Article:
Tuesday, January 03, 2012

February 2012 - Before we moved here

My husband, George, youngest daughter Ann, and I first came to Czechoslovakia in April 1990. You still had to get visas, so we visited the embassy in Vienna, pointed there by Schwartzenburg's office manager. She also arranged a meeting for us with Schwartzenburg. Over tea and coffee all he told us was pertinent as we explored this country soon afterwards. He suggested we talk with the farm collective, meet people in Obecny Forum, and talk with town and village people. For now, lawyers could not help us much as so many things were still in flux.

The next day we drove to Czechoslovakia. The young border guard greeted us in his best English – “Ciao, Baby” Later, we pulled up at the Zámek and walked through to the farmyard. A man getting manure for his fruit trees said, “I know you. You were in 4th grade when I was in 2nd grade. Everyone here says "Now George will come back.” That is so amazing after more than 40 years.

We spent the night in a Tabor hotel. On Sunday we returned and tried to go to church. The priest had gone to Prague to see the Pope. This was the first ever visit by a pope to this country. Then we went looking for Obecny Forum in another town. Two women there, Lída and Jaruška, were about to close the office. Lída invited us to her apartment, while Jaruška had to go home. Lída talked non-stop when she fixed coffee and started lunch for us. She talked all about the Velvet Revolution. George translated for us. I thought Lída was using the work protože excessively. Why would anyone need to talk about proteges so many times – even though the Velvet Revolution had had so many students in it? Later I found out that protože means because. Then Lída's husband was in the hallway. She went out, calling, “ I have 3 Americans (Amící) in the living room!!” Jaruška came and we talked for the rest of the afternoon.

Back at the Tabor hotel we were in the dining room when someone came flying in, This was Boženka, George's classmate. (1st to 4th grade.). Her daughter Hana got her to take her curlers out after she'd talked with Jaruška who'd told her the news. “And when it rained, George, I could always go to school in the coach with you.” (In WW II fuel was extremely limited.)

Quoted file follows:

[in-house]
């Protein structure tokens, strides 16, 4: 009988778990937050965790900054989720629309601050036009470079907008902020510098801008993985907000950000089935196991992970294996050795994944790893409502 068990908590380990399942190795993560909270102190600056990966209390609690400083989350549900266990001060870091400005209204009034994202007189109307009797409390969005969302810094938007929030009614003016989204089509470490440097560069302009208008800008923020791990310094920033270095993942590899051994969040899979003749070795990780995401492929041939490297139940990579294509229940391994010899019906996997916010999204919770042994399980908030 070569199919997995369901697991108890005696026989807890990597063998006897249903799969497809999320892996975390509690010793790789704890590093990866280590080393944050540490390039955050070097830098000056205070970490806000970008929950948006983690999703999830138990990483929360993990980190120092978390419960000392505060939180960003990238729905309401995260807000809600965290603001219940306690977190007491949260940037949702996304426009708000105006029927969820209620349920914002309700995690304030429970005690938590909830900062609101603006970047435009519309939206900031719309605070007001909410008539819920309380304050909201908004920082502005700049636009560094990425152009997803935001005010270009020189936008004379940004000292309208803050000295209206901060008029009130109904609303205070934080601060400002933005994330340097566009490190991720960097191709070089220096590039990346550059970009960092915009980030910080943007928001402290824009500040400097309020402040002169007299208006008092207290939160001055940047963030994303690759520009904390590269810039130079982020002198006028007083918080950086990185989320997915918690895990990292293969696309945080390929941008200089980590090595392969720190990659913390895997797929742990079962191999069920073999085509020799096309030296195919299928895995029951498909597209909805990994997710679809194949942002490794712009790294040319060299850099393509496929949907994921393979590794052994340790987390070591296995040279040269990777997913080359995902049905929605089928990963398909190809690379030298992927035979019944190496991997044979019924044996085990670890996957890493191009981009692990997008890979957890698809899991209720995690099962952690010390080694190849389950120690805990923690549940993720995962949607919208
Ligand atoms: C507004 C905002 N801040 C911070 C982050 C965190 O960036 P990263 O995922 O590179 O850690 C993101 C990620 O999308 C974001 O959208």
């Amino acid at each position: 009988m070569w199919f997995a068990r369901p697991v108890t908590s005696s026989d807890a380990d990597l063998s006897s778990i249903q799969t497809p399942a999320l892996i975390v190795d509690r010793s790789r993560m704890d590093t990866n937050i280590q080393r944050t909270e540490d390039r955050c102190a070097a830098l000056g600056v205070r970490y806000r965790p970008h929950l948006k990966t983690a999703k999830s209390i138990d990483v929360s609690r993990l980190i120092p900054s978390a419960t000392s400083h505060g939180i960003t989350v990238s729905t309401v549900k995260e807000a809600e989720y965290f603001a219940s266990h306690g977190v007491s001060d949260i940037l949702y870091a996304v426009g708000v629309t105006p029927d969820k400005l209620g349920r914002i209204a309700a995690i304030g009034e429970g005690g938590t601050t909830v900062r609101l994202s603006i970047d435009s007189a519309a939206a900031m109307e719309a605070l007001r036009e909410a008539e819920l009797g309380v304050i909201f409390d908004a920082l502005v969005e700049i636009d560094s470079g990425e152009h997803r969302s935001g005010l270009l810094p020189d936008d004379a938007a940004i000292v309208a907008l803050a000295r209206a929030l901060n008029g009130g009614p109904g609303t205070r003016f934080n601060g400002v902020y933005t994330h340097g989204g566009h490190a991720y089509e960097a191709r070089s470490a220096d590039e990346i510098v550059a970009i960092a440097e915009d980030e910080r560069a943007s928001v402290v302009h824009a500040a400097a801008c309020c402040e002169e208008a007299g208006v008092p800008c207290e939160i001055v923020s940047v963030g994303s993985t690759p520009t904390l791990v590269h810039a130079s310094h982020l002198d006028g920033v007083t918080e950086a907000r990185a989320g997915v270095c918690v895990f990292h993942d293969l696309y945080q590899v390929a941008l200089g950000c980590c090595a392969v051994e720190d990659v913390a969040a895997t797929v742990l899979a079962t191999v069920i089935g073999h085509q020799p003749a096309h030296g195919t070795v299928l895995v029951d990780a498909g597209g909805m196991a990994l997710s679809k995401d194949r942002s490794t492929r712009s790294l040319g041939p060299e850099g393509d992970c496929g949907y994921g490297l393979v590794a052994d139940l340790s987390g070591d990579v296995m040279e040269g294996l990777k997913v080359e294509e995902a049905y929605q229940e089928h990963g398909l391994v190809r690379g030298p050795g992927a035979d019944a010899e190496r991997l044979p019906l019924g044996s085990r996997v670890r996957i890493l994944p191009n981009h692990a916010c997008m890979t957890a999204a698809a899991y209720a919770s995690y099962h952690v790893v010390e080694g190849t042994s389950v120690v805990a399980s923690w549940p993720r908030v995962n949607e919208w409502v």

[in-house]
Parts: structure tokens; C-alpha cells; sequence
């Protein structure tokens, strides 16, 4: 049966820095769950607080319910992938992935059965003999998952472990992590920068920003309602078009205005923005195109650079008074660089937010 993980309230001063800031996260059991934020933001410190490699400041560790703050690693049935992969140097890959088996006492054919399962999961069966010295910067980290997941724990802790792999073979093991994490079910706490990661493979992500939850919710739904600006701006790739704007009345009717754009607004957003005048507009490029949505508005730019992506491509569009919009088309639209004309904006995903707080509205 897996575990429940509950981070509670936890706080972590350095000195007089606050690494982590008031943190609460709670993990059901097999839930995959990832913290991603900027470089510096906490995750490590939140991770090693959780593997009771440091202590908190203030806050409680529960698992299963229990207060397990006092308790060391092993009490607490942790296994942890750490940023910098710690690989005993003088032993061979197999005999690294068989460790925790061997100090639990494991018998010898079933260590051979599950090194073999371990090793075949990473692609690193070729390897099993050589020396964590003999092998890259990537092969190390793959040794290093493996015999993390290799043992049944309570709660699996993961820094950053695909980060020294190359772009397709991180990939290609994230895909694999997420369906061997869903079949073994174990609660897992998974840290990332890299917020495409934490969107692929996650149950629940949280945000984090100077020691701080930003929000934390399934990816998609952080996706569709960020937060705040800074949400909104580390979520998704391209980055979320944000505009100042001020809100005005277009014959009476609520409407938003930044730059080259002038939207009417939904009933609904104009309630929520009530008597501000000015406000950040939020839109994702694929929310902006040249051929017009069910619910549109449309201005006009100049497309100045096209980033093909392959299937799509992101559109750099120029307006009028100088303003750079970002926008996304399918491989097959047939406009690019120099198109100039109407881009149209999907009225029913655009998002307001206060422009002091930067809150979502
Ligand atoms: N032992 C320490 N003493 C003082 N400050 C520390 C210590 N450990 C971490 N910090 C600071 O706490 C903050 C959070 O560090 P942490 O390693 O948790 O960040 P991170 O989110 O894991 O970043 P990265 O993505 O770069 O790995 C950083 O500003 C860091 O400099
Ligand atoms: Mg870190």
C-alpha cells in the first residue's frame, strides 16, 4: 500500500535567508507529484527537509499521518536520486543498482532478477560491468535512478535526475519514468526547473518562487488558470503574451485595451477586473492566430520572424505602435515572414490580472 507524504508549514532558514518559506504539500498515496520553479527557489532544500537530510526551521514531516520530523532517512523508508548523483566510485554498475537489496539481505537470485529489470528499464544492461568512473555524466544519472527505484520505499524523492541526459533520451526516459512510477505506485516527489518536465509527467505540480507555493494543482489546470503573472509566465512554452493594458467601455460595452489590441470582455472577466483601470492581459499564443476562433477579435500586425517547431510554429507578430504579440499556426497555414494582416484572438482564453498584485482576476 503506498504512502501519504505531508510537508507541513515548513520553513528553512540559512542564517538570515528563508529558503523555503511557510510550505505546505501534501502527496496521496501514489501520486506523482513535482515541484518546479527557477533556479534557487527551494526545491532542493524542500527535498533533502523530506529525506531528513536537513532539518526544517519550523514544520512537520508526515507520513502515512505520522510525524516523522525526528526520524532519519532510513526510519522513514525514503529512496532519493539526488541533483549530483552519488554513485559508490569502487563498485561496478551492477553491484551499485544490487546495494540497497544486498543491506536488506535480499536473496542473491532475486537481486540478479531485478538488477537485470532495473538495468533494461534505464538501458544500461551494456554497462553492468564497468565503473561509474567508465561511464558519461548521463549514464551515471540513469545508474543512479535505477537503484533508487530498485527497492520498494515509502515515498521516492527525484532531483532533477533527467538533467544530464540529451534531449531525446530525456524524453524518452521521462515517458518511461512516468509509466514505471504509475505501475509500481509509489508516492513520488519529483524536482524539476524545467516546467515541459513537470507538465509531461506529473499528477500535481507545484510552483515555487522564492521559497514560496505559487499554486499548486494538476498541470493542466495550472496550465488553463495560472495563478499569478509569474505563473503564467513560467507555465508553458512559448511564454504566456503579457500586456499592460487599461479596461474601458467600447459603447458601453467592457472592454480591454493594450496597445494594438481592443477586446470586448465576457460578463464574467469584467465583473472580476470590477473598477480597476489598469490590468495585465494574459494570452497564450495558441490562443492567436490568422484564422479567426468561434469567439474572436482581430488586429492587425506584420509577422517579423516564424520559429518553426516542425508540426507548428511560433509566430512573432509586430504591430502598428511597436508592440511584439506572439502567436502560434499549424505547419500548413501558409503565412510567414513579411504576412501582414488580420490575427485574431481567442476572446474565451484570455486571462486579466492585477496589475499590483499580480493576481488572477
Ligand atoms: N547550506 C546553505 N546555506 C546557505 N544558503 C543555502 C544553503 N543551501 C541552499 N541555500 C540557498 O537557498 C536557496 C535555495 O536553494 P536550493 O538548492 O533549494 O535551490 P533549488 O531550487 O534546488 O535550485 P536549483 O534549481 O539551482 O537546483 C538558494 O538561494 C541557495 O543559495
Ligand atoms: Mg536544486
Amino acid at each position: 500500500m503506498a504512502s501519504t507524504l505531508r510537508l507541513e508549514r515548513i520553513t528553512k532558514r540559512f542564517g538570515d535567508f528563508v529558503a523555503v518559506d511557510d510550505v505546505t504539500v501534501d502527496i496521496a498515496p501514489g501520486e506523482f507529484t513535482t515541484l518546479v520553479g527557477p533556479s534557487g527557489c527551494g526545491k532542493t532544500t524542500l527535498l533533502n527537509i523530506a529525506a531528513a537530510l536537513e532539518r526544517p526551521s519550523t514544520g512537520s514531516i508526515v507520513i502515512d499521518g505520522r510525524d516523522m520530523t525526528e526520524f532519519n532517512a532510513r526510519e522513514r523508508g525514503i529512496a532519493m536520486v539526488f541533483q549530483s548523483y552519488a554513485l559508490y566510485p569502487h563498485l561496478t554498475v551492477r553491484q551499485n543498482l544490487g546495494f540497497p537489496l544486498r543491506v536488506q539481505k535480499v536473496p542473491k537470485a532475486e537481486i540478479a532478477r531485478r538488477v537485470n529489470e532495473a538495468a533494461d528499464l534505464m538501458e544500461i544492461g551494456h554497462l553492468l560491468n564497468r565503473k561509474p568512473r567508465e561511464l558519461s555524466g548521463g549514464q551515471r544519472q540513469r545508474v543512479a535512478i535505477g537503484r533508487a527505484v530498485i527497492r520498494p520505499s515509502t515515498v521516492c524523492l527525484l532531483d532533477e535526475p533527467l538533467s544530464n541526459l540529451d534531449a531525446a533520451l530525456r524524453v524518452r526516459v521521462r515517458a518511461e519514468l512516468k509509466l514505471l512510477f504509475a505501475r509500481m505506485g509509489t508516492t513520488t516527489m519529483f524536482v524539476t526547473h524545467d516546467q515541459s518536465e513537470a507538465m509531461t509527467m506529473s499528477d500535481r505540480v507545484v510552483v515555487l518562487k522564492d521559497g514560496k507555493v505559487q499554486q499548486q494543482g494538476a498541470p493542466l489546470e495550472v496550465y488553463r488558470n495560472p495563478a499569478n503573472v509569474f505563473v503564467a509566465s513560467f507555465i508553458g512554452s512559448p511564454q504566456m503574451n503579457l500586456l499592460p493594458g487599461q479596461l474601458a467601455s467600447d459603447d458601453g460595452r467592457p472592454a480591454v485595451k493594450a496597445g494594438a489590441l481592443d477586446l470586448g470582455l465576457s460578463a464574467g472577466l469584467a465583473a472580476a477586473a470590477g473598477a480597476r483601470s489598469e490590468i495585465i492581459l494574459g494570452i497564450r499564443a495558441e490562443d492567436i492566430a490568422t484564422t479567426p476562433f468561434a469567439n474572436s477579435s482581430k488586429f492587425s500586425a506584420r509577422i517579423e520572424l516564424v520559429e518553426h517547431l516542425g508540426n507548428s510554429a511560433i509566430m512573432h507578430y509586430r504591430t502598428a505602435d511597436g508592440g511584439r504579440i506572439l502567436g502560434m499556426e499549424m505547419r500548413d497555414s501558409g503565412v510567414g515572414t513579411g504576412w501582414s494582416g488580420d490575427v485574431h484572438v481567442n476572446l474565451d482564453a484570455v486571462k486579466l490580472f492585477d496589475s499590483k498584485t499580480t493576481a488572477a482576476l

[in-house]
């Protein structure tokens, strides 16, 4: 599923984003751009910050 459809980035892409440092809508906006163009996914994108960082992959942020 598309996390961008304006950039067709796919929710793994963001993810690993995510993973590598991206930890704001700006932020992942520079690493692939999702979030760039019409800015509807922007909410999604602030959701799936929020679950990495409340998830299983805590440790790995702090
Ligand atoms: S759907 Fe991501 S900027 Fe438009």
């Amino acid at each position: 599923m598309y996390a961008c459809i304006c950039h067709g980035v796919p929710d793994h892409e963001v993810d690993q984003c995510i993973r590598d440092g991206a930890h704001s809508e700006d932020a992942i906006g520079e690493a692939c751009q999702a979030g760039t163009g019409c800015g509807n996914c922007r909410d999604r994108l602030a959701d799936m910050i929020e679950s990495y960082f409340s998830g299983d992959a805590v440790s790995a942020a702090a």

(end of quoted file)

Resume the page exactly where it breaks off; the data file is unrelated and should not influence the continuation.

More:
The next day George talked with people at the farm collective. That afternoon of course we were invited to Boženka's and her husband Franta's apartment

One of the members of our family had had a dream five years earlier.The view we saw as we drove into the Zámek, had been in the dream – the falling down shack off to the side, the velorex, a cloth-covered three-wheeled vehicle (an auto?), the fallen-down gate. This indicates how importantly Brezina figured in our children's minds long before we could ever come here.

When we visited our brickyard, I picked up two bricks and took them home with me.to Saudi Arabia where we lived then. I had to make a shipment to USA and added these bricks. I wrapped them up for our oldest daughter's birthday. A young friend said “My mother does a lot of crazy things, but she would never have given me bricks for my birthday!" Our daughter said they were very special bricks which she was happy to have. She uses them for doorstops.

Memories of Havel


I would have loved meeting Havel. Many people with connections to us did meet him.
When we visited them, the Baron said to his daughter: "Now, when I introduce you to Havel, you cannot say 'Jak se maš' " !

Several friends, members of women's group, worked in Havel's Hradčany office. They had good things to say about him.

Our daughter Alice worked for the Philadelphia City Council, and in that capacity occasionally volunteered for the Philadelphia Chamber of Commerce. Havel was coming to the U.S. to receive the Philadelphia Liberty Medal on July 4, 1994. Because of her Czech connection, her great admiration for Havel, and because we already lived here, she was asked to assist in the dinner honoring Havel the evening before. On that evening, she arrived two hours early to make certain that all was in place.

Finally Havel arrived. Alice stepped up to greet him: "Dobre večer. Vitejme vas." But his guards pushed past her, hurrying Havel on into the room. Chamber officials made sure that Alice had an opportunity later in the evening to shake Havel's hand and have a brief word.

The next day, the Fourth of July, we had a party, but I was eagerly anticipating the CNN televising of the ceremony. We told several Czech friends at our party. They were quite skeptical, not believing that Alice had arranged anything or that Havel was getting a medal. It was indeed on television - but very quickly finished. Alice watched the awards ceremony on closed circuit TV with Philadelphia Wilma Theatre owners Jiří & Blanka Žizka, and actor F. Murray Abraham.

In Havel's acceptance speech of the Liberty Medal, he said: "The idea of human rights and freedoms must be an integral part of any meaningful world order. Yet I think it must be anchored in a different place, and in a different way, than has been the case so far. If it is to be more than just a slogan mocked by half the world, it cannot be expressed in the language of departing era, and it must not be mere froth floating on the subsiding waters of faith in a purely scientific relationship to the world."